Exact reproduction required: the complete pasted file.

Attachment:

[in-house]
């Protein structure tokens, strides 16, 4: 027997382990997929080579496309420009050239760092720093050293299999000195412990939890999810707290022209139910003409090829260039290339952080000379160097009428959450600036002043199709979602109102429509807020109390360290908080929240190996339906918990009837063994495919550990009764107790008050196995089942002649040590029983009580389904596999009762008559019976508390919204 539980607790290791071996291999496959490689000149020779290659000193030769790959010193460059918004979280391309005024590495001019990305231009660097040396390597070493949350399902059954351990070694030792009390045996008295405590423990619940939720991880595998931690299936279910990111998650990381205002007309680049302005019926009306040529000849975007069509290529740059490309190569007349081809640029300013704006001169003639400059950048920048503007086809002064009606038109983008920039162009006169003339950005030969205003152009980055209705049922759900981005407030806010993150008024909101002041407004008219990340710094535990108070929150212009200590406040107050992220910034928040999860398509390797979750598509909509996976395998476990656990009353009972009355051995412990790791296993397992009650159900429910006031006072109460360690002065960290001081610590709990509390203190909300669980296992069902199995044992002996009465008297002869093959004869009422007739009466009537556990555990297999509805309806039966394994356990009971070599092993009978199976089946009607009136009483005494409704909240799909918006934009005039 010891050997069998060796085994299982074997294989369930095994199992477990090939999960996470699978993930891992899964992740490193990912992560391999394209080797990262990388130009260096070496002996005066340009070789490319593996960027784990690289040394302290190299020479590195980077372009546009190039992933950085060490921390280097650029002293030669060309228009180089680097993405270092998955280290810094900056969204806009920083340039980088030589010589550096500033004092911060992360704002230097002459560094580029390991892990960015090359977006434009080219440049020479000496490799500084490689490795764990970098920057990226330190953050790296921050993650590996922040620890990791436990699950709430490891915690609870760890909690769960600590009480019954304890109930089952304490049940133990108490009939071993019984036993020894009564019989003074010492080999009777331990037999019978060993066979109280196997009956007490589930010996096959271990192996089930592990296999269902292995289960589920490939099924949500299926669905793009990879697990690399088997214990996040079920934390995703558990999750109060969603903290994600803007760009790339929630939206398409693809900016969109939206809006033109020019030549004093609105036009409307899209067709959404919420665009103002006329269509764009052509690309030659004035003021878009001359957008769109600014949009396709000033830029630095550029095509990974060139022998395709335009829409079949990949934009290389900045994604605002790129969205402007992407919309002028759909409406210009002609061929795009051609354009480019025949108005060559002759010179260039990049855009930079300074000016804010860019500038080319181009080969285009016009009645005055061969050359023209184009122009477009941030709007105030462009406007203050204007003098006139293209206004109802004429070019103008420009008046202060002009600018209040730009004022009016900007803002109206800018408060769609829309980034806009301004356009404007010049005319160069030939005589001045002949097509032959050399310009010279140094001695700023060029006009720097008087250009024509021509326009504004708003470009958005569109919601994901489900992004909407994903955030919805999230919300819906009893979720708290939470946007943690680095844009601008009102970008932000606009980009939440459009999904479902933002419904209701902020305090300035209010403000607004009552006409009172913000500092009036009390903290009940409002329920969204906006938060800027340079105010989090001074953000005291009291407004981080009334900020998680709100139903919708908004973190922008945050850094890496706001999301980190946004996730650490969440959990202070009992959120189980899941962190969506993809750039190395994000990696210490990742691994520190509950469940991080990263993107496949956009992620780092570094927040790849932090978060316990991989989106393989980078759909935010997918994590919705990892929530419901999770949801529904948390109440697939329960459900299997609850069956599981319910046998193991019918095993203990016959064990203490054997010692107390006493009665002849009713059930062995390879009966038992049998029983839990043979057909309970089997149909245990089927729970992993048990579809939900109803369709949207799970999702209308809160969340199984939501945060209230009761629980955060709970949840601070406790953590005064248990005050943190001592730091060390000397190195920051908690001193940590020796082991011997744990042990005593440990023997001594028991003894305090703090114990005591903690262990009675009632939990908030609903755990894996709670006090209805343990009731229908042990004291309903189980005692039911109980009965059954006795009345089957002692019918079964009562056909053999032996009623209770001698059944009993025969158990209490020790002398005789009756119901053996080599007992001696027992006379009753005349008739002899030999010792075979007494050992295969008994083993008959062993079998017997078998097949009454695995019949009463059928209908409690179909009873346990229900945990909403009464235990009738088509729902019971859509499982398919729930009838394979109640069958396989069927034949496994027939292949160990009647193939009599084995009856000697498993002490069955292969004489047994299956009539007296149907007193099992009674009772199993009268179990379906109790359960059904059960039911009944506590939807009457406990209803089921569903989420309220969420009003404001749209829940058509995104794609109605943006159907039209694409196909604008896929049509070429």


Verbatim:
[in-house]
């Protein structure tokens, strides 16, 4: 027997382990997929080579496309420009050239760092720093050293299999000195412990939890999810707290022209139910003409090829260039290339952080000379160097009428959450600036002043199709979602109102429509807020109390360290908080929240190996339906918990009837063994495919550990009764107790008050196995089942002649040590029983009580389904596999009762008559019976508390919204 539980607790290791071996291999496959490689000149020779290659000193030769790959010193460059918004979280391309005024590495001019990305231009660097040396390597070493949350399902059954351990070694030792009390045996008295405590423990619940939720991880595998931690299936279910990111998650990381205002007309680049302005019926009306040529000849975007069509290529740059490309190569007349081809640029300013704006001169003639400059950048920048503007086809002064009606038109983008920039162009006169003339950005030969205003152009980055209705049922759900981005407030806010993150008024909101002041407004008219990340710094535990108070929150212009200590406040107050992220910034928040999860398509390797979750598509909509996976395998476990656990009353009972009355051995412990790791296993397992009650159900429910006031006072109460360690002065960290001081610590709990509390203190909300669980296992069902199995044992002996009465008297002869093959004869009422007739009466009537556990555990297999509805309806039966394994356990009971070599092993009978199976089946009607009136009483005494409704909240799909918006934009005039 010891050997069998060796085994299982074997294989369930095994199992477990090939999960996470699978993930891992899964992740490193990912992560391999394209080797990262990388130009260096070496002996005066340009070789490319593996960027784990690289040394302290190299020479590195980077372009546009190039992933950085060490921390280097650029002293030669060309228009180089680097993405270092998955280290810094900056969204806009920083340039980088030589010589550096500033004092911060992360704002230097002459560094580029390991892990960015090359977006434009080219440049020479000496490799500084490689490795764990970098920057990226330190953050790296921050993650590996922040620890990791436990699950709430490891915690609870760890909690769960600590009480019954304890109930089952304490049940133990108490009939071993019984036993020894009564019989003074010492080999009777331990037999019978060993066979109280196997009956007490589930010996096959271990192996089930592990296999269902292995289960589920490939099924949500299926669905793009990879697990690399088997214990996040079920934390995703558990999750109060969603903290994600803007760009790339929630939206398409693809900016969109939206809006033109020019030549004093609105036009409307899209067709959404919420665009103002006329269509764009052509690309030659004035003021878009001359957008769109600014949009396709000033830029630095550029095509990974060139022998395709335009829409079949990949934009290389900045994604605002790129969205402007992407919309002028759909409406210009002609061929795009051609354009480019025949108005060559002759010179260039990049855009930079300074000016804010860019500038080319181009080969285009016009009645005055061969050359023209184009122009477009941030709007105030462009406007203050204007003098006139293209206004109802004429070019103008420009008046202060002009600018209040730009004022009016900007803002109206800018408060769609829309980034806009301004356009404007010049005319160069030939005589001045002949097509032959050399310009010279140094001695700023060029006009720097008087250009024509021509326009504004708003470009958005569109919601994901489900992004909407994903955030919805999230919300819906009893979720708290939470946007943690680095844009601008009102970008932000606009980009939440459009999904479902933002419904209701902020305090300035209010403000607004009552006409009172913000500092009036009390903290009940409002329920969204906006938060800027340079105010989090001074953000005291009291407004981080009334900020998680709100139903919708908004973190922008945050850094890496706001999301980190946004996730650490969440959990202070009992959120189980899941962190969506993809750039190395994000990696210490990742691994520190509950469940991080990263993107496949956009992620780092570094927040790849932090978060316990991989989106393989980078759909935010997918994590919705990892929530419901999770949801529904948390109440697939329960459900299997609850069956599981319910046998193991019918095993203990016959064990203490054997010692107390006493009665002849009713059930062995390879009966038992049998029983839990043979057909309970089997149909245990089927729970992993048990579809939900109803369709949207799970999702209308809160969340199984939501945060209230009761629980955060709970949840601070406790953590005064248990005050943190001592730091060390000397190195920051908690001193940590020796082991011997744990042990005593440990023997001594028991003894305090703090114990005591903690262990009675009632939990908030609903755990894996709670006090209805343990009731229908042990004291309903189980005692039911109980009965059954006795009345089957002692019918079964009562056909053999032996009623209770001698059944009993025969158990209490020790002398005789009756119901053996080599007992001696027992006379009753005349008739002899030999010792075979007494050992295969008994083993008959062993079998017997078998097949009454695995019949009463059928209908409690179909009873346990229900945990909403009464235990009738088509729902019971859509499982398919729930009838394979109640069958396989069927034949496994027939292949160990009647193939009599084995009856000697498993002490069955292969004489047994299956009539007296149907007193099992009674009772199993009268179990379906109790359960059904059960039911009944506590939807009457406990209803089921569903989420309220969420009003404001749209829940058509995104794609109605943006159907039209694409196909604008896929049509070429």